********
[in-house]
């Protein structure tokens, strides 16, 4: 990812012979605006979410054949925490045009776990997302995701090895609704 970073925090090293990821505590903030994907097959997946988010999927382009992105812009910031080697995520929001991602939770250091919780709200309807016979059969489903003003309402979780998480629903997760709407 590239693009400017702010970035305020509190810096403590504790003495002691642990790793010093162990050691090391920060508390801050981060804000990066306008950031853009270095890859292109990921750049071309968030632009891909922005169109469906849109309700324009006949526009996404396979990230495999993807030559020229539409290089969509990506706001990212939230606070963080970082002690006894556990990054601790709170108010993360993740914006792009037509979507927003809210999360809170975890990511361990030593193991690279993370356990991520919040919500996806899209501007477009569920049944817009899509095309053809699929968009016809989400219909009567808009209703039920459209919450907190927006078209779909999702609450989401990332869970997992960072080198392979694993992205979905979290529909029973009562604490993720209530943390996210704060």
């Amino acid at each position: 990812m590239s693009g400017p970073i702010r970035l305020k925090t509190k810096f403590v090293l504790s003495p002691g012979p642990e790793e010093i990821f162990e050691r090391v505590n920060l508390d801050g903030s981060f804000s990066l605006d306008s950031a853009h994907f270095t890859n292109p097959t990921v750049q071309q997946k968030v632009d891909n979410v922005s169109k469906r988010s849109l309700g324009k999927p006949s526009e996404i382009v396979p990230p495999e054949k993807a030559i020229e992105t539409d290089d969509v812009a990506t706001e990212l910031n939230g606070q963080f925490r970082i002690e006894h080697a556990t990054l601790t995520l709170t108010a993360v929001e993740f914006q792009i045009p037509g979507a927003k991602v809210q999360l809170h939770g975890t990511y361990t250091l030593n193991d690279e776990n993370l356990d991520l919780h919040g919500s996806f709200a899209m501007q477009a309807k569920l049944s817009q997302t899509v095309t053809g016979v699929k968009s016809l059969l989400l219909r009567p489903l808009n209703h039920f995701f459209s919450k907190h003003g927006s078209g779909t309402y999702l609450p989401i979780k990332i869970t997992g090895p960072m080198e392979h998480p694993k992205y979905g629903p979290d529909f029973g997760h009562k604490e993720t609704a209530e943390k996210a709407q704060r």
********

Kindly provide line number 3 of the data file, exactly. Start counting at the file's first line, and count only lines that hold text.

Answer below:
């Amino acid at each position: 990812m590239s693009g400017p970073i702010r970035l305020k925090t509190k810096f403590v090293l504790s003495p002691g012979p642990e790793e010093i990821f162990e050691r090391v505590n920060l508390d801050g903030s981060f804000s990066l605006d306008s950031a853009h994907f270095t890859n292109p097959t990921v750049q071309q997946k968030v632009d891909n979410v922005s169109k469906r988010s849109l309700g324009k999927p006949s526009e996404i382009v396979p990230p495999e054949k993807a030559i020229e992105t539409d290089d969509v812009a990506t706001e990212l910031n939230g606070q963080f925490r970082i002690e006894h080697a556990t990054l601790t995520l709170t108010a993360v929001e993740f914006q792009i045009p037509g979507a927003k991602v809210q999360l809170h939770g975890t990511y361990t250091l030593n193991d690279e776990n993370l356990d991520l919780h919040g919500s996806f709200a899209m501007q477009a309807k569920l049944s817009q997302t899509v095309t053809g016979v699929k968009s016809l059969l989400l219909r009567p489903l808009n209703h039920f995701f459209s919450k907190h003003g927006s078209g779909t309402y999702l609450p989401i979780k990332i869970t997992g090895p960072m080198e392979h998480p694993k992205y979905g629903p979290d529909f029973g997760h009562k604490e993720t609704a209530e943390k996210a709407q704060r």